3. Hawaiian Honeycreepers

With birds such as the Maui Honeycreeper and the Crested Honeycreeper, Hawaiian honeycreepers refer to a bird species endemic to Hawaii; these native birds call the island of Maui their home. Diverse and colorful, these birds are a threatened species in danger of extinction. While there were once 56 species of Hawaiian honeycreepers, there are now only 18 species of honeycreepers remaining.

4. Hawaiian Monk Seal (a.k.a. ilio-holo-i-ka-uaua)

Everything about this lovable marine mammal is oh-so-adorable! Locals call the Hawaiian monk seal ilio-holo-i-ka-uaua, which aptly means "dog that runs in rough water". As the only seal native to Hawaii, they are running very close to extinction - with less than 1000 Hawaiian monk seals left on the islands.

5. Hawaiian Hoary Bat (a.k.a. Opeapea)

The only terrestrial mammal that's native to Hawaii, the Hawaiian Hoary Bat is also known as Opeapea by the locals. These bats are very much endangered, in fact, they are a rare species that can only be found in a few areas of Kauai and the Big Island. They are at a risk of extinction due to habitat loss - and while the exact number of Opeapeas is unknown, researchers have estimated from a few hundred to a few thousand.


6. Oahu Tree Snail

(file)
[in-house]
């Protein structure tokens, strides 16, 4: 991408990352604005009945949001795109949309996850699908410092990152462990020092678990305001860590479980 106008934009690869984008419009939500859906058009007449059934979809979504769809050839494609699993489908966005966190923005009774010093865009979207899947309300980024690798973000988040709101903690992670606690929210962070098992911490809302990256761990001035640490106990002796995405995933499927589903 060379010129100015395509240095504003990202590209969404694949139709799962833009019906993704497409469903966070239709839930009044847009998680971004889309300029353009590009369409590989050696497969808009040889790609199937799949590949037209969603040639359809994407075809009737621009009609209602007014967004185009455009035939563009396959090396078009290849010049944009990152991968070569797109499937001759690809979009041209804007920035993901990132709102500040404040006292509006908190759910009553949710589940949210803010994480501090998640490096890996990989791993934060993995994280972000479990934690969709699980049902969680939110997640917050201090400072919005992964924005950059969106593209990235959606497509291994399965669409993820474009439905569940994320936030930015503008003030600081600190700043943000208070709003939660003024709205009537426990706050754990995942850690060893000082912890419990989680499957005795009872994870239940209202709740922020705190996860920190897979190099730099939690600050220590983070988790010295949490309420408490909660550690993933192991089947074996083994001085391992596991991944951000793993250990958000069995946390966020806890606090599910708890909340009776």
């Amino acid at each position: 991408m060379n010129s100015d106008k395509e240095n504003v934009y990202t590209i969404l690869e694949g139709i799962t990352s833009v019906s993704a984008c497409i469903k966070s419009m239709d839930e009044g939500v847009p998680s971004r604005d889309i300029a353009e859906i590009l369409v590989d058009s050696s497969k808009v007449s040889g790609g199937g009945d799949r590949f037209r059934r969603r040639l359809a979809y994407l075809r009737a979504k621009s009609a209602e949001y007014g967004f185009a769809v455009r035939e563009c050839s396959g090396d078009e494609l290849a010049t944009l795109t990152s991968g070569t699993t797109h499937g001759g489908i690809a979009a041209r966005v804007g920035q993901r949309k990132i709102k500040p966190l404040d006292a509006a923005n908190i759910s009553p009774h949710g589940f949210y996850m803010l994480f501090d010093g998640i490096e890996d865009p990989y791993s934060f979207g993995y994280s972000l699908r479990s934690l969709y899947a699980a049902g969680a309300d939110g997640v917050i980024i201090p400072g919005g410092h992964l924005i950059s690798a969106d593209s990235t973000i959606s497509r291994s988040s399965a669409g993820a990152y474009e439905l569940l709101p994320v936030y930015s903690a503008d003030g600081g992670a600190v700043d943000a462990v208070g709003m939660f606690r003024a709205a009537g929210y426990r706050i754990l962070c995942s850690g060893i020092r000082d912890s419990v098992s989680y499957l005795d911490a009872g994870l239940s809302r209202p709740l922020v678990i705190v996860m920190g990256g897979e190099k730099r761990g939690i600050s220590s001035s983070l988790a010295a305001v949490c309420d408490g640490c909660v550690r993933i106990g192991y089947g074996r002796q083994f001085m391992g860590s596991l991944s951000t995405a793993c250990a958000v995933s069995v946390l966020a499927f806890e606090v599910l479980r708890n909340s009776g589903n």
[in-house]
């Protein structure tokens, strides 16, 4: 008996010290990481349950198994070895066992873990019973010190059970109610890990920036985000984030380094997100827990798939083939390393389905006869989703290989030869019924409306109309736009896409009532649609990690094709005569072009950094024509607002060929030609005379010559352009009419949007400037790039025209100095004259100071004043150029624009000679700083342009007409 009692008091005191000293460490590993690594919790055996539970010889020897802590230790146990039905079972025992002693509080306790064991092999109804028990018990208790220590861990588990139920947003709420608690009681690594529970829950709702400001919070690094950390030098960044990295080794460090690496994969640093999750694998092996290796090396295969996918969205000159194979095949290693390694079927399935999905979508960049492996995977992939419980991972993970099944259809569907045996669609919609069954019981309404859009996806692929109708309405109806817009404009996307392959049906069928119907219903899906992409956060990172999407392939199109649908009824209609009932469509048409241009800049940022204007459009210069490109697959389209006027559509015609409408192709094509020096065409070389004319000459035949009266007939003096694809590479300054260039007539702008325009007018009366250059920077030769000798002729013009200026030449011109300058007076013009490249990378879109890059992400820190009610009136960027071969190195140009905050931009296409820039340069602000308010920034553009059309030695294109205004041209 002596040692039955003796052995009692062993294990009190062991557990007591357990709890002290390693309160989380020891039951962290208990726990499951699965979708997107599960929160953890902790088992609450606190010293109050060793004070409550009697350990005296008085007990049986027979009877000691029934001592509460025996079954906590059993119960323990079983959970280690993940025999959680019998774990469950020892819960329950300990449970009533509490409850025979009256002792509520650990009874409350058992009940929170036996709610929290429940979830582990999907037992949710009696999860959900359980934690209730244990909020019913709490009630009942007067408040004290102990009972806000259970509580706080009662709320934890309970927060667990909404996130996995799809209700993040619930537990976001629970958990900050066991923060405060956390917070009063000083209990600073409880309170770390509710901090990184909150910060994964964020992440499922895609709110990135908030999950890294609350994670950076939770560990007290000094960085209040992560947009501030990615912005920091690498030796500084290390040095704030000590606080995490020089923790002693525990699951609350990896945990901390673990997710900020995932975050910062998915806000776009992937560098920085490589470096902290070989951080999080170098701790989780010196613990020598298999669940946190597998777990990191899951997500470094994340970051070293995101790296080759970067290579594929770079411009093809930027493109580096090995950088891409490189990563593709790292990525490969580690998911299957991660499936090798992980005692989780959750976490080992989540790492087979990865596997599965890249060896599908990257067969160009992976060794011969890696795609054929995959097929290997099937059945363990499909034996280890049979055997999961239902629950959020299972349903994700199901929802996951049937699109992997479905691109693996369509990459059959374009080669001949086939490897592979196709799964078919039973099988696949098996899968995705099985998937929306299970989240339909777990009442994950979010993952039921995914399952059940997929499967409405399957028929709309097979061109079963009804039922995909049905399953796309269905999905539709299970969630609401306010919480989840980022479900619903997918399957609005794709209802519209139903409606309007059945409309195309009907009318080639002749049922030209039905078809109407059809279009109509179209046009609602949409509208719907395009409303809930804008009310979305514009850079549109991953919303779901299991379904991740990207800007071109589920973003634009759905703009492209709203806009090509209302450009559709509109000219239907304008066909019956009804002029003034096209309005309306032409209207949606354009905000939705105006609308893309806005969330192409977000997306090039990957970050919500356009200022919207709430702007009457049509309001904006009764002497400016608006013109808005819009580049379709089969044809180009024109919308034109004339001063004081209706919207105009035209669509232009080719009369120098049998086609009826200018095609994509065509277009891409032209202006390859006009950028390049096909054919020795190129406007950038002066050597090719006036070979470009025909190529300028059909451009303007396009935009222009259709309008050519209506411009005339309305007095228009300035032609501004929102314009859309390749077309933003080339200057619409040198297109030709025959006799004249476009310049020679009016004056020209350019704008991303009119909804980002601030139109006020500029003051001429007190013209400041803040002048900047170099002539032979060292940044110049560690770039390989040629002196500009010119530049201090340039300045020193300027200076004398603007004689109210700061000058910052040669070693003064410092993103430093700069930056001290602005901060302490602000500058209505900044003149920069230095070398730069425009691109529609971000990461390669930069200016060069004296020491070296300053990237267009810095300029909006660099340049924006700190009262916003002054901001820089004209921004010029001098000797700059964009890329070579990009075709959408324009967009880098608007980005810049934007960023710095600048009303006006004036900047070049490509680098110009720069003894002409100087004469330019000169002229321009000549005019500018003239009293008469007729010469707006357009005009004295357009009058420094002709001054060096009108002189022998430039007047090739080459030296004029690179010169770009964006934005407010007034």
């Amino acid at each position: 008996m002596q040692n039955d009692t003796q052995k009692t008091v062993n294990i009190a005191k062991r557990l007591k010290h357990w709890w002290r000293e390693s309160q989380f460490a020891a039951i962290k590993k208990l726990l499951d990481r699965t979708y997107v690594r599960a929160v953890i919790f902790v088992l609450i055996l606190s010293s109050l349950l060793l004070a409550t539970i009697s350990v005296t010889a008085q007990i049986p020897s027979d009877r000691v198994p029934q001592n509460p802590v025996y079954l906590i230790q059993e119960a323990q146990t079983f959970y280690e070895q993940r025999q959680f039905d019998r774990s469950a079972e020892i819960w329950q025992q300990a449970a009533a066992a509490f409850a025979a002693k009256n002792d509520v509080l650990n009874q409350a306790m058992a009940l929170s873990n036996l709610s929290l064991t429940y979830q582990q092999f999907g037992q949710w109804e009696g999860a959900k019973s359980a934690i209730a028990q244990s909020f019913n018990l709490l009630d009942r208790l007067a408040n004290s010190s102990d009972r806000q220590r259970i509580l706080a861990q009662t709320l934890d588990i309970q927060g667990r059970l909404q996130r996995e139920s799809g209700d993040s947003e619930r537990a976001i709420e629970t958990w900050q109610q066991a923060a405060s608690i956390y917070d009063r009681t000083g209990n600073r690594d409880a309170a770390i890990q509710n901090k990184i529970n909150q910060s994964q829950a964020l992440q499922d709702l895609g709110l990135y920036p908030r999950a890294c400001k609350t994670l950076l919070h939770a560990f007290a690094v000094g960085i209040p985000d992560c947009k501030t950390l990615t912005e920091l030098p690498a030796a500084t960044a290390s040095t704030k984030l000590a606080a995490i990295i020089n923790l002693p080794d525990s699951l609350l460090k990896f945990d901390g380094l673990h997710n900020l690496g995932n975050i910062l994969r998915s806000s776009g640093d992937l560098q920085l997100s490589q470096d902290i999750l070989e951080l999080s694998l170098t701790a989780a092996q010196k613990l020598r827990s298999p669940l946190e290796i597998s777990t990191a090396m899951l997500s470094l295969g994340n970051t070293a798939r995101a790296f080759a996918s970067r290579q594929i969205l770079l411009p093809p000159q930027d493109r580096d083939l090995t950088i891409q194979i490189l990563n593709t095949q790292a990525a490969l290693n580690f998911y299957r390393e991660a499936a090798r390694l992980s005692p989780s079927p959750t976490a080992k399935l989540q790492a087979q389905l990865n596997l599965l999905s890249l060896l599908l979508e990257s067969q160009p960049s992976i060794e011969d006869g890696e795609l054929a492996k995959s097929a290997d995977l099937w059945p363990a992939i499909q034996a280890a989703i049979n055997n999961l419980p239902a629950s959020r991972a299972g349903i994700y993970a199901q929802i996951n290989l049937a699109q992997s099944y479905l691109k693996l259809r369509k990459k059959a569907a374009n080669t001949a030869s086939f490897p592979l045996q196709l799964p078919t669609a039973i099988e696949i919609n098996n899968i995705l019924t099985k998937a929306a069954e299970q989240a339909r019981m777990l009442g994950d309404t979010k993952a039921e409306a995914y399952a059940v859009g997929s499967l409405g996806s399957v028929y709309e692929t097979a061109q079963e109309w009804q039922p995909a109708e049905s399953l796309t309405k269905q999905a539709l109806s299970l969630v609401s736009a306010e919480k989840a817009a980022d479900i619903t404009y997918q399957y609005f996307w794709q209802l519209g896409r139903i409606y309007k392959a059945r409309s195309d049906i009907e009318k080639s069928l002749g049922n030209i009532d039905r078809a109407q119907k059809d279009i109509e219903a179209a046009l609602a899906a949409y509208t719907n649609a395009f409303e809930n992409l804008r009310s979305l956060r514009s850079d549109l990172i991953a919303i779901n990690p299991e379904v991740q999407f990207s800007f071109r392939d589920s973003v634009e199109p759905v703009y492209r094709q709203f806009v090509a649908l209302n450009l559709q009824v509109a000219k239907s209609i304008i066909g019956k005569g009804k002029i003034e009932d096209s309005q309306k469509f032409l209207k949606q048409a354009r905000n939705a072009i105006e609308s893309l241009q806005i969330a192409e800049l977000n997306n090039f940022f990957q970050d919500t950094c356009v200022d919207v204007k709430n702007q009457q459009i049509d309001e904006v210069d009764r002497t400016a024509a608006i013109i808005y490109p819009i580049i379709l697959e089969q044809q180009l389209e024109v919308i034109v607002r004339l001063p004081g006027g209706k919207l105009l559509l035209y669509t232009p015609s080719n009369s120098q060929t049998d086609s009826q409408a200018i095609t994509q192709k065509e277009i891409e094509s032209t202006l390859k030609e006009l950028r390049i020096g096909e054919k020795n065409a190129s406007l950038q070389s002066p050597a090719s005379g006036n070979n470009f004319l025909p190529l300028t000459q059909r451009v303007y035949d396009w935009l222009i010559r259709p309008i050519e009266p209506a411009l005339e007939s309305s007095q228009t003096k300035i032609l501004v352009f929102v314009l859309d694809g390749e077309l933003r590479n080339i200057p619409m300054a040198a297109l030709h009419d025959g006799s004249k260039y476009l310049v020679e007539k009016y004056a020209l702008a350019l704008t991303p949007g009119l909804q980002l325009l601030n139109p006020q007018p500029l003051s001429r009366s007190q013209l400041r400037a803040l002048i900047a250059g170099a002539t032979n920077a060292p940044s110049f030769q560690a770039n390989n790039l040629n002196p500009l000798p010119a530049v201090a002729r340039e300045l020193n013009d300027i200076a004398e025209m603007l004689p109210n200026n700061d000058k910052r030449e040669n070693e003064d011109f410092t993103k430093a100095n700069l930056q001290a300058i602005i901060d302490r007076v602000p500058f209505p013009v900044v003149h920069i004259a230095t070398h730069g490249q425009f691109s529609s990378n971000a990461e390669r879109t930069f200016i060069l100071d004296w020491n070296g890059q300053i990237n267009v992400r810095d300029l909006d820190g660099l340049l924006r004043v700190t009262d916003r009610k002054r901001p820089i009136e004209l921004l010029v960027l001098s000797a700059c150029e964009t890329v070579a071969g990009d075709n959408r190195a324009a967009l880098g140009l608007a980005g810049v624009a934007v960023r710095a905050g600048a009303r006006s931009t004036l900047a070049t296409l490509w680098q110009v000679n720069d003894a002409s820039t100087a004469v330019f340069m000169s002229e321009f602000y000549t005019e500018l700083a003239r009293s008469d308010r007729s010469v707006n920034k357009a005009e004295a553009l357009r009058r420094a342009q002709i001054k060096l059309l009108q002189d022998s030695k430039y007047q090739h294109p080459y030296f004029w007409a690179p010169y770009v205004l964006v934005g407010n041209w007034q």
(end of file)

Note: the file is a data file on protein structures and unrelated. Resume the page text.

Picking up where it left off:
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'Euglandina rosea, the rosy wolfsnail or the cannibal snail.'?!?!?! Snails belong to the class Gastropoda, a classification that includes land, freshwater and sea snails and slugs. Snails? ancestors are one of the earliest known types of animals in the world. There is fossil evidence of primitive gastropods dating back to nearly 500 million years ago. The cannibal snail is an invasive species, native to southeastern US these predatory snails were originally introduced to Hawaii in an attempt to eliminate another invasive species, the giant African land snail, Achatina fulica. However, the introduced species also vigorously attacked the indigenous O'ahu tree snail. As a result many tree snail species were hunted to extinction within the first year. -Wiki- #wolfsnail #euglandinarosea #cannibalsnail #giantafricanlandsnail #giantafricansnail #achatinafulica #oahutreesnail #kahuli #gastropod #millionsofyearsago #wahiawa #hawaii #achatina check out the great work doc @dsischo is doing to save the k?huli

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Part of the Achatinidae family, the Oahu tree snail is a tropical snail that usually inhabits one tree for their whole life (talk about being comfortable!). While there are 41 species of tree snails native to Oahu in Hawaii, there are only about 100 of each individual species that still exist in the wild. These little guys are under threat due to predation and habitat loss.

These species are under protection with federal government agencies such as the National Marine Fisheries Service (also informally known as NOAA Fisheries), and the U.S. Fish and Wildlife Service. While conservation efforts are being made, such as making it illegal to pursue any activities that will potentially threaten endangered animal species and wildlife, more can always be done. Find out more information on Hawaii's conservation efforts by visiting Hawaii.gov.

Have you visited Hawaii? Or had the chance to see any of the animals on this list? Please tell us in the comments!

READ MORE: 34 Endemic Birds to Look Out For in Hawaii